Slowest played Goldberg Variation

Recently collected a recording of the Goldberg Variation played by Simone Dinnerstein (Telarc CD-80692), it is a gift from my wife. At first glance, who is Simone Dinnerstein? I just played it anyway. To my surprise, the recording paths the music slowly but it reveals the minutest subtlety in Bach’s notes (Thanks! Honey). You don’t find it sluggish, like Celibidache’s conducting, it just carries you into a meditation mode, the moment just you and time coexist. For a classical piece like Goldberg Variation, I didn’t expect such unusual interpretation from a young artist (recollect the last recitals of Backhaus and Serkin?).

The recording from Telarc is still exceptional. It faithfully recorded the sound of the 1903 Hamburg Steinway model D. It makes the Steinway more like a Bosendorfer.

It was the slowest Goldberg Variation I ever heard. Comparing with the Gould’s classical recordings in 1981, it is 26 minutes and 6 seconds longer. But truly indeed, it is an excellent reading of Goldberg Variation for Bach’s music admirers.

Wake up you classical music fan and happy listening.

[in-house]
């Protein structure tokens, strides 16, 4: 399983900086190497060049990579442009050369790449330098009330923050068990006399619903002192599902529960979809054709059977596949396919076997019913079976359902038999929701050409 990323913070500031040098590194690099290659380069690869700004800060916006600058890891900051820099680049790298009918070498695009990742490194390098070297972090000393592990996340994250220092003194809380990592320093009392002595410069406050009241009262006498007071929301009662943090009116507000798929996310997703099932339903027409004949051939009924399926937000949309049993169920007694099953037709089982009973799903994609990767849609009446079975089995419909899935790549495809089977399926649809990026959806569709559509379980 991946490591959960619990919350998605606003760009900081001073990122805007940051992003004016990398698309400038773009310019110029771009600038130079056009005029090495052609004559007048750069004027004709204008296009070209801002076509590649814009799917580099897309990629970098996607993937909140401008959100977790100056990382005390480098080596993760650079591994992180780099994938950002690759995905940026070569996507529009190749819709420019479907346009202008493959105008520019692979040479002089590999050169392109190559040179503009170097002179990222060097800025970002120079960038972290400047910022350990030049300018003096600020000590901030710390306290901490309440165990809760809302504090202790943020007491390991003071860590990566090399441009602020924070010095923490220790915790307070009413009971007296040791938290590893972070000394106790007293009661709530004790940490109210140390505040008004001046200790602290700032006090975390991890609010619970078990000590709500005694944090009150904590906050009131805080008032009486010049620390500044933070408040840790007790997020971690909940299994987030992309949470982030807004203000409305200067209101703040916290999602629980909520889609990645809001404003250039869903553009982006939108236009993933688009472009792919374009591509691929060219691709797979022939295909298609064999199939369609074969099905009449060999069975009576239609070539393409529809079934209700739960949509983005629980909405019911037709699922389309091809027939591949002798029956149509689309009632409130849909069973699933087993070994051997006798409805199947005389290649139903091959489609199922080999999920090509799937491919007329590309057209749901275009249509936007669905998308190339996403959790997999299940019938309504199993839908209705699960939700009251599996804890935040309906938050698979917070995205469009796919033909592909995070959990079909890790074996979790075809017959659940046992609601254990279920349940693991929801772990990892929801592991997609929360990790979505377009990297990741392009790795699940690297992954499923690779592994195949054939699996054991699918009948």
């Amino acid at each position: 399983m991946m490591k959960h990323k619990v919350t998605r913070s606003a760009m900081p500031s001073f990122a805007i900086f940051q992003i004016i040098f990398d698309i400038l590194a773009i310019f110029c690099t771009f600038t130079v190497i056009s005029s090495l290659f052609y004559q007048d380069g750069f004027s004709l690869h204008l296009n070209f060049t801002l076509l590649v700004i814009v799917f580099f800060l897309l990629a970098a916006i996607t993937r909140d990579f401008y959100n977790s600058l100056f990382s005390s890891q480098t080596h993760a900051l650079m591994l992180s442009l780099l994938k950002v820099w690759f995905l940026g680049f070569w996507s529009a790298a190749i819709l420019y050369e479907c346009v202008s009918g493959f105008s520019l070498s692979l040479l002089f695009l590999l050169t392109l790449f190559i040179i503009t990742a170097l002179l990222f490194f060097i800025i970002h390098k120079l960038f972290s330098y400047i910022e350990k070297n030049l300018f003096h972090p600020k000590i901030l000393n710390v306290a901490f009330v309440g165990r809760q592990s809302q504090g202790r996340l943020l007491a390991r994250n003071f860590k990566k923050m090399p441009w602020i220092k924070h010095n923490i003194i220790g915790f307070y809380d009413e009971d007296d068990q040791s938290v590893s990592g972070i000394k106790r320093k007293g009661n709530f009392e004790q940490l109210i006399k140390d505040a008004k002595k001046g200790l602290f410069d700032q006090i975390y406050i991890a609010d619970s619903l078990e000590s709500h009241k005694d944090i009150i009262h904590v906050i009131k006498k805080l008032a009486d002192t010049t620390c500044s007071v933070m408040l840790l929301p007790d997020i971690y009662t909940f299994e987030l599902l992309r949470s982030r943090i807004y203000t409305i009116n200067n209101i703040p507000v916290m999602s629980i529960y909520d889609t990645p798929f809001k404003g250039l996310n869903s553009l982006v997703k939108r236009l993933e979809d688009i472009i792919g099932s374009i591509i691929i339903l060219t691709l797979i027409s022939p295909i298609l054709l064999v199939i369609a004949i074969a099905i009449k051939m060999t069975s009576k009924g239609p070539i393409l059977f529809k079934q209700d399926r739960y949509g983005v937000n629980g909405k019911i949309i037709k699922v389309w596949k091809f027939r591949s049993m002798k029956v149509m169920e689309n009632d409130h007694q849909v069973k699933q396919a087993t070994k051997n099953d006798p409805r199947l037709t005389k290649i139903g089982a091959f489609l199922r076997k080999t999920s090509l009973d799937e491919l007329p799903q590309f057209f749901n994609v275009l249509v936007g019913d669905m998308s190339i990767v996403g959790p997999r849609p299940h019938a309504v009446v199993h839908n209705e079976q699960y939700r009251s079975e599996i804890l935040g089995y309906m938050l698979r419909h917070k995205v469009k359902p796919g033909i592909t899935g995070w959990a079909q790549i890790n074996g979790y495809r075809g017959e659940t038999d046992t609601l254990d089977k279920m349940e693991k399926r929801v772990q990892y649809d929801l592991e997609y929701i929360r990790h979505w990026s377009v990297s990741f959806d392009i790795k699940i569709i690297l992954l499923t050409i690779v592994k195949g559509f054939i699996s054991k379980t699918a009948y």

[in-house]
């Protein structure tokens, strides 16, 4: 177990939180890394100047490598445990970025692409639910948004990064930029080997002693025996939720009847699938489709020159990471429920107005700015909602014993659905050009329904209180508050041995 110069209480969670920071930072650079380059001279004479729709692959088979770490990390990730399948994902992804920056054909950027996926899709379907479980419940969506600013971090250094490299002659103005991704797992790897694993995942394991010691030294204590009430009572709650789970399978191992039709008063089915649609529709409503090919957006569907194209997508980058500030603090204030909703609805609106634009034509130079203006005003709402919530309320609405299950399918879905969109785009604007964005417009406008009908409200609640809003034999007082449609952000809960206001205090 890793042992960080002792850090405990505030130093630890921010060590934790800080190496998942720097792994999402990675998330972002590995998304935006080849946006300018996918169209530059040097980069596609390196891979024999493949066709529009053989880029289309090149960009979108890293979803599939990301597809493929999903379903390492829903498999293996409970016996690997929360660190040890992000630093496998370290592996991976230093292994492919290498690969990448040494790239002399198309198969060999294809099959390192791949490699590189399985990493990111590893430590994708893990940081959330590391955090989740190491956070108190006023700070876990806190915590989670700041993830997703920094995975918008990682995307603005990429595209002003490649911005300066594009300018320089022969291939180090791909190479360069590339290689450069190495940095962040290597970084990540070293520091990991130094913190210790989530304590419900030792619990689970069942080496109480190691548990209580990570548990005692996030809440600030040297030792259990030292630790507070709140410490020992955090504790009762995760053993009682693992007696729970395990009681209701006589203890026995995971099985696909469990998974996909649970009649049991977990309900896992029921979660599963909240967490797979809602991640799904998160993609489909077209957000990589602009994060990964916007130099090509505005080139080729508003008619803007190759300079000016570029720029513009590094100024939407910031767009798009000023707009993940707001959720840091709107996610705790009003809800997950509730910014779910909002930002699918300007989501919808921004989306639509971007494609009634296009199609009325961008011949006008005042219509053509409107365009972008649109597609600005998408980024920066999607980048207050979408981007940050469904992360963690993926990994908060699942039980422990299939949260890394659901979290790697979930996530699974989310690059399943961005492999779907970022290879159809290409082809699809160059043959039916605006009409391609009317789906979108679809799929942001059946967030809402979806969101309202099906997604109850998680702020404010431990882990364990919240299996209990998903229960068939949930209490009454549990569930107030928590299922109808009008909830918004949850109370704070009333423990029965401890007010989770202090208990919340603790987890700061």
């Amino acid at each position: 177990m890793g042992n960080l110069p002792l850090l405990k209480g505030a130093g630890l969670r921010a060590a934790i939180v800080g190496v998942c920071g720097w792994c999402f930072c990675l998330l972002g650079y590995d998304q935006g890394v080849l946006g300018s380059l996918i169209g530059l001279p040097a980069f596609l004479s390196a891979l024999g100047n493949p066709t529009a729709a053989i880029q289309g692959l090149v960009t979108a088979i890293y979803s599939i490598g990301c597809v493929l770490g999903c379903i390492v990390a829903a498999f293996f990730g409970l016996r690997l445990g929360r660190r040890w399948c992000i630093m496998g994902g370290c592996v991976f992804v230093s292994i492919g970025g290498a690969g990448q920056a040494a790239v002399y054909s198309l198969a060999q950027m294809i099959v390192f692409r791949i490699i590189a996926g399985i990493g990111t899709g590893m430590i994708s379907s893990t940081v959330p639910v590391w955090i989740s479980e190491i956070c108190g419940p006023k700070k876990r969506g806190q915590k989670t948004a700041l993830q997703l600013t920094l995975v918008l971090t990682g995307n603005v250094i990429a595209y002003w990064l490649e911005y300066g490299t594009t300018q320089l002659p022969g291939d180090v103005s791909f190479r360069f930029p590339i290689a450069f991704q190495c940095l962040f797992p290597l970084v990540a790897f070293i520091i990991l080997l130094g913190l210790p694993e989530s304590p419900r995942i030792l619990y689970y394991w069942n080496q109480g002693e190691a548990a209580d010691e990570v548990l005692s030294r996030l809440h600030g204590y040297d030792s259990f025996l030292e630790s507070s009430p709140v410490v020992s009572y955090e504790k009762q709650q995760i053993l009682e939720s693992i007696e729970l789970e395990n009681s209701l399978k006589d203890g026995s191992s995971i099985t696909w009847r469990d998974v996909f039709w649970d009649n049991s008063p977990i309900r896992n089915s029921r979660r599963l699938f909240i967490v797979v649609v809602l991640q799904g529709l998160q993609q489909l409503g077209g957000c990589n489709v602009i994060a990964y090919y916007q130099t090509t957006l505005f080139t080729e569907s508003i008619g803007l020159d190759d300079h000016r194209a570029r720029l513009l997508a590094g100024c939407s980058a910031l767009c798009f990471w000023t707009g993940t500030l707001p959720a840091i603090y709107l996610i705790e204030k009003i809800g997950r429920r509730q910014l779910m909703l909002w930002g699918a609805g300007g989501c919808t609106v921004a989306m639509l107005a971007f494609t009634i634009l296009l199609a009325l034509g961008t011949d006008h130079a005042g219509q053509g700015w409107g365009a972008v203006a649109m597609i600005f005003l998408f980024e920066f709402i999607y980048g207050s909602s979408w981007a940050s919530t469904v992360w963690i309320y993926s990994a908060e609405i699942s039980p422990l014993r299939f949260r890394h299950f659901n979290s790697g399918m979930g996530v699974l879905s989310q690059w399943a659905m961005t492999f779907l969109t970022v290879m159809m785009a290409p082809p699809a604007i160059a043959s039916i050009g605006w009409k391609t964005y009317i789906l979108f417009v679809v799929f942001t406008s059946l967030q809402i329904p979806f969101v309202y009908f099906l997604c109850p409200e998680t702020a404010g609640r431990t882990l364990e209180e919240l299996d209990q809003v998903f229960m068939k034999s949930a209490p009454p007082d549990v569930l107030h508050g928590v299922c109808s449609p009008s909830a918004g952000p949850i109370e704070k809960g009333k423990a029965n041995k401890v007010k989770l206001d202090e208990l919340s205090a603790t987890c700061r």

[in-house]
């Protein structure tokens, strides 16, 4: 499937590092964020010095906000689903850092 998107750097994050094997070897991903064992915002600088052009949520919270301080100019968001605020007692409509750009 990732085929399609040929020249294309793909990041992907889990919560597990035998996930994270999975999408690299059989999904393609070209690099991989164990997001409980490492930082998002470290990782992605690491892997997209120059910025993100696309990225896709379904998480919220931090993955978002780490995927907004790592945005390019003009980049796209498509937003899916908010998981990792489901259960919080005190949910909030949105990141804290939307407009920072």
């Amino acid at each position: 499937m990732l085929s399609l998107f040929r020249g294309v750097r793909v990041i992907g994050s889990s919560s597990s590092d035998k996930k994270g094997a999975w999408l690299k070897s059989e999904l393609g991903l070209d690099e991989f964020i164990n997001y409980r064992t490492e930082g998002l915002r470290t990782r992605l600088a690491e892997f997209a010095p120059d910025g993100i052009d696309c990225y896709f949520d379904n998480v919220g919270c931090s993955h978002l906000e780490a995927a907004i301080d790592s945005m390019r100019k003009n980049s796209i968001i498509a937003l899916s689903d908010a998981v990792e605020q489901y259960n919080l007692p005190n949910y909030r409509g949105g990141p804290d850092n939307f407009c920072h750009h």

My CD of the 1981 Gould recording states the length as 51' 14". So, you're saying that Dinnerstein's reading is 77' 20"?

Wake me when it's over and, I want some of what you're having.
There was a string trio version of it which was played quite slowly. It came out a few years ago on two discs and it was almost 90mins I think. I don't have a copy but have heard the first disc.
I did a quick check of different recording times and found most are between 60-70 minutes, although some were considerably longer or shorter. Gould's 1955 recording was under 40 minutes.

These timing variations are too great to be explained only by differences in tempi. Individual performers may take or skip the repetitions indicated in Bach's manuscript, add repetitions, or make other interpretive choices. Bach later made changes and corrections in a revised second edition of the variations, and also added an appendix of 14 canons. All these factors could affect the length.
Here is the critics from New York Times by Allan Kozinn in 2005

"It may not be the way you want to hear the Goldbergs every time, but it was certainly an individual, compelling performance.”